We’ve written this template letter to help you write to your MP about your concerns about fairness in female sport. Please use and modify however you wish.
Our sports are funded by taxpayers money. Make sure your MP knows this issue matters to you and why!
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CONCERNS ABOUT WOMEN’S AND GIRLS’ SPORT
I am concerned about the threat to female sport in our communities from transgender inclusion policies which have been widely adopted at many levels in almost all sports. These are off-putting, unfair, and potentially harmful, for women and girls. They have usually been developed in consultation with trans groups and not women, and adopted without any Equality Impact Assessment.
We know that women and girls are already under-represented in physical activity and sport. Many sport national governing bodies (NGBs) are working to change this. Yet their own trans inclusion policies, cascaded down from the IOC through international and national federations to local clubs, undermine this. It is leading to two specific problems:
a. Women and girls are losing their places in teams, competitions and podiums, either by losing out to people with male bodies with significant performance advantage or by self-exclusion;
b. Volunteers in community sports clubs, including coaches, referees/ umpires and safeguarding officers, are finding it confusing and difficult to interpret and administer these policies, and to maintain fairness and safety for females.
This may seem like a matter of just a few trans-identifying people, but just one trans-identifying male has an impact on many females, who may be deterred for reasons of privacy or fairness, or fearful for reasons of safety. Imagine a female at a judo club, or a rugby or football club, having to train with and compete against a male. Weight categories don’t solve the problem: a male is much stronger than a female of the same weight.
It is difficult to know how many males are now choosing to participate in female sport, since they typically use a female name and register with their sports club or national governing body as female, thus rendering them invisible as trans people. While this is desirable for them, it means that the problem is being under-estimated and not monitored. The impact on females of all ages who are deterred by sharing changing rooms with males, by facing unfair competition, or by fear of injury, is hard to measure, and no one is trying.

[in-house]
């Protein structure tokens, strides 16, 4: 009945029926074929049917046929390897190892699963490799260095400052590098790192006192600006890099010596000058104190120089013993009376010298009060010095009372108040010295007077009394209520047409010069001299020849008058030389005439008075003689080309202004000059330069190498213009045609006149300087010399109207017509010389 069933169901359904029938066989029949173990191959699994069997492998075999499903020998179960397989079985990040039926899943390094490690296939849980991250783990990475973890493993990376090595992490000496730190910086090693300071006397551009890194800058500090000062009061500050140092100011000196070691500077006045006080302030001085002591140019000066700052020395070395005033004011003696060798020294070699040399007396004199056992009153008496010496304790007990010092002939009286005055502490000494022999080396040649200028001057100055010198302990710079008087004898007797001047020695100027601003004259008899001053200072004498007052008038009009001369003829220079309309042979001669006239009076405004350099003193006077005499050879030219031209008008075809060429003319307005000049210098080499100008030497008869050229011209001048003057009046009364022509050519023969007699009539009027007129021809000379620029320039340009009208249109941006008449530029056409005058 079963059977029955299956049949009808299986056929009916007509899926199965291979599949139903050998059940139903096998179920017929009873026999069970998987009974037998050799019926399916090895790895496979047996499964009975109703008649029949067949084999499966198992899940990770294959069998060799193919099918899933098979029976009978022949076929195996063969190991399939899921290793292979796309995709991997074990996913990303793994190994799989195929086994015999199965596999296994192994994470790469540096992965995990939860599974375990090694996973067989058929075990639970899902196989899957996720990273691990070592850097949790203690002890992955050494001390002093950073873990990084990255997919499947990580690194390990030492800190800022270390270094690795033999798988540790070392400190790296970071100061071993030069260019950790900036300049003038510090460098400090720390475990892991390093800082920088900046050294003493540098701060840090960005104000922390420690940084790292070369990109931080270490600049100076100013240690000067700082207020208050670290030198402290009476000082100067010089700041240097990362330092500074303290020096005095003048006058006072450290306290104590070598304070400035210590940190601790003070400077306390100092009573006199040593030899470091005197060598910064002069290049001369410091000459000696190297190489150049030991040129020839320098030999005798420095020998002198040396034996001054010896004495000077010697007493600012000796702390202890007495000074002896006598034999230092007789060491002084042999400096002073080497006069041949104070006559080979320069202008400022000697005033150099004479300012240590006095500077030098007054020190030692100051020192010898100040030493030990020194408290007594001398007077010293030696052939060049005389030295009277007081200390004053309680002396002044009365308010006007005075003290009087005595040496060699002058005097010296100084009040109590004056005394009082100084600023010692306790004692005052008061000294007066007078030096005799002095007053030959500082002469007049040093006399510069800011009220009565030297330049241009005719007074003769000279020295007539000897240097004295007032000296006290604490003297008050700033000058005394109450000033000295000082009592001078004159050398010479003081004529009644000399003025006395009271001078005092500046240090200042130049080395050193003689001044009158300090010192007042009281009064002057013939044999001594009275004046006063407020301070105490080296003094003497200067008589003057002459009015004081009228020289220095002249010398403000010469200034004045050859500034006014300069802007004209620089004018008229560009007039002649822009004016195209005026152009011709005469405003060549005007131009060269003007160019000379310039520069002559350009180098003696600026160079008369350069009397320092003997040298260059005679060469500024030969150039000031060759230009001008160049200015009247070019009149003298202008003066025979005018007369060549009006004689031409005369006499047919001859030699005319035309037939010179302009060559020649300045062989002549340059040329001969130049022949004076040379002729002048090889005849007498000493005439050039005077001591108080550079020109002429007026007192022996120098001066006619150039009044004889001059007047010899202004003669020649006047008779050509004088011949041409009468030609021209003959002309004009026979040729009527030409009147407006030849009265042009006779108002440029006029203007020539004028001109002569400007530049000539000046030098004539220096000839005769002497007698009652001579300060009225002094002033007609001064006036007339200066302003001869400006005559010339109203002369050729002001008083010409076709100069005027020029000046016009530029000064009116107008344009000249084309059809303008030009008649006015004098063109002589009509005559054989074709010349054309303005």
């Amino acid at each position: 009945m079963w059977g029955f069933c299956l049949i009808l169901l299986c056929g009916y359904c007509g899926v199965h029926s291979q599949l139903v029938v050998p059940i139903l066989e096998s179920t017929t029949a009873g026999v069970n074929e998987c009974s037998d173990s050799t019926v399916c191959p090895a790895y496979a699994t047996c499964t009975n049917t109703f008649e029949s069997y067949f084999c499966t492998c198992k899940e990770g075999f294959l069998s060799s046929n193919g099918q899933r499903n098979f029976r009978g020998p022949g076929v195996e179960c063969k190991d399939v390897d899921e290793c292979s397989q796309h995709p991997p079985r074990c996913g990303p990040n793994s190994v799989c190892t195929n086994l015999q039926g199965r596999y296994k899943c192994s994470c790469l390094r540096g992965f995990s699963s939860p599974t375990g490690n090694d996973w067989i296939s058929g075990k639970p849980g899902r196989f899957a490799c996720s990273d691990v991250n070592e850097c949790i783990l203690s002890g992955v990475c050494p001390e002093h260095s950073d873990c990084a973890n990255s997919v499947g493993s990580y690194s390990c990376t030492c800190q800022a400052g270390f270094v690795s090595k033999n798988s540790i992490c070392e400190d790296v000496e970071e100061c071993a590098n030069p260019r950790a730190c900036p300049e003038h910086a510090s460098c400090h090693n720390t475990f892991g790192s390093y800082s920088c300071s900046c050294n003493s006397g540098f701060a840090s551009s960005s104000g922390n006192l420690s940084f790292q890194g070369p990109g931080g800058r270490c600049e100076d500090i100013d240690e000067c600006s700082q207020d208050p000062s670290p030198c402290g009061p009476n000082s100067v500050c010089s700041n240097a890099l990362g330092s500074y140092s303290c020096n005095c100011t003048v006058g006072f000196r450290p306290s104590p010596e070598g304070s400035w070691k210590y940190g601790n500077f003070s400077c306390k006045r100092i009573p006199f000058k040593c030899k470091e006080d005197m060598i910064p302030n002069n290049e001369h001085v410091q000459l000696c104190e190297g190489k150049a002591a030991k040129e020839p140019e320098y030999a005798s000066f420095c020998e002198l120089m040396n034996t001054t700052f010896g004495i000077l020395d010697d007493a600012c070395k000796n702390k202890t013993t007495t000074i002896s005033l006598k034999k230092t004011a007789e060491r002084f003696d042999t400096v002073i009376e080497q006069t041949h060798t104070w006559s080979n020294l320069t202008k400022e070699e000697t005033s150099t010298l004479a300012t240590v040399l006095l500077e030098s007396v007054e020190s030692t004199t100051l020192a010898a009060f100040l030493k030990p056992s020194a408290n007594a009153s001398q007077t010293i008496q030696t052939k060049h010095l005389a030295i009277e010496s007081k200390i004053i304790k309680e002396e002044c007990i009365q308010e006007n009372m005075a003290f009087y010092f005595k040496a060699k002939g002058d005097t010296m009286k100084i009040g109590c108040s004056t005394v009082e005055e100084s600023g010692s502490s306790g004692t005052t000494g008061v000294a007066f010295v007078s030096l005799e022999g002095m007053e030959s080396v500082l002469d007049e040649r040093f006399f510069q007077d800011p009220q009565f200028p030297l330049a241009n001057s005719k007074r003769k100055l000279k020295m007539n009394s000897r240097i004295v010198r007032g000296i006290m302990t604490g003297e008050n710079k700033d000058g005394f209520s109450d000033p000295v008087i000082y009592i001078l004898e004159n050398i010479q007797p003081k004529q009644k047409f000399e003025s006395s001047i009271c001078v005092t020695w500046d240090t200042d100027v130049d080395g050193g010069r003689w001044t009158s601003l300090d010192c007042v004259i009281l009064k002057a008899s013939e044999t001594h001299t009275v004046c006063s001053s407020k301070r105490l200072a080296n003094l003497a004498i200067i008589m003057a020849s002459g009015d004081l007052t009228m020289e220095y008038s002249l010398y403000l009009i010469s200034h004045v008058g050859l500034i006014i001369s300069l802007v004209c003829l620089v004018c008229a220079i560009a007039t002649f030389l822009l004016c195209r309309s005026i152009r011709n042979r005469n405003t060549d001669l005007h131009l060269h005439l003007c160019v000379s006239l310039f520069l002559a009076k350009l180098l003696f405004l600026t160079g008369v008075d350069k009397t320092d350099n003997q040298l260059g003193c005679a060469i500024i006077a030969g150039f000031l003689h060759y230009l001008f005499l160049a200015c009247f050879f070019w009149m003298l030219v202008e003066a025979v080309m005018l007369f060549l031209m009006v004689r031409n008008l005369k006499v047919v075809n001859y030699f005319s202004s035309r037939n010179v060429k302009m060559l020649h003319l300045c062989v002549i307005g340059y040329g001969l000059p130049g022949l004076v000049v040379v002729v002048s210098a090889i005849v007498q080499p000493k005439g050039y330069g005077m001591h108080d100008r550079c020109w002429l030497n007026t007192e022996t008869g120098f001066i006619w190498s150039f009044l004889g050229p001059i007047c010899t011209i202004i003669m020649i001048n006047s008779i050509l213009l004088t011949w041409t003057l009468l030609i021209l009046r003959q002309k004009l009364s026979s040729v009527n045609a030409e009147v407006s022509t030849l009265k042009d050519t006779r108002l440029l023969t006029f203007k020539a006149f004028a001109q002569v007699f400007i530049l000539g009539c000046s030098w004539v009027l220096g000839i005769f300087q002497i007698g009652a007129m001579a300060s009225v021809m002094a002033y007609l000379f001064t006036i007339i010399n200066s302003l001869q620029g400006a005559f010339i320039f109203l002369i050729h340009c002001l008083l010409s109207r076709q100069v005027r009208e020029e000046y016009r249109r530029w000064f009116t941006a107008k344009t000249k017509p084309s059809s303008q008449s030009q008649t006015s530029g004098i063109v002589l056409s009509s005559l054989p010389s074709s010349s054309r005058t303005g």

In the past year, the biggest sports – athletics, cycling, swimming – have recognized that female-only teams, events, competitions and sessions must mean exactly that, with no exceptions. A few other sports like rugby union and rugby league have also protected the female category. But there are many more, including contact sports, where males continue to be allowed to compete in the female category.
Unless this is addressed, all the good work done to increase female participation, and to ensure there are volunteers to enable female and junior participation, will be countered to some extent by rules created to support a small number of males but which impact a large number of females.
The Sports Council Equality Group published a review of this issue along with new guidance in September 2021, published on their website equalityinsport.org. They concluded that it is not possible to maintain fairness and safety in sport for females if trans-identifying males are also allowed into female categories. The framework is there to protect female sport and the Equality Act allows it. It’s time for political pressure to help sports bodies make the right decision.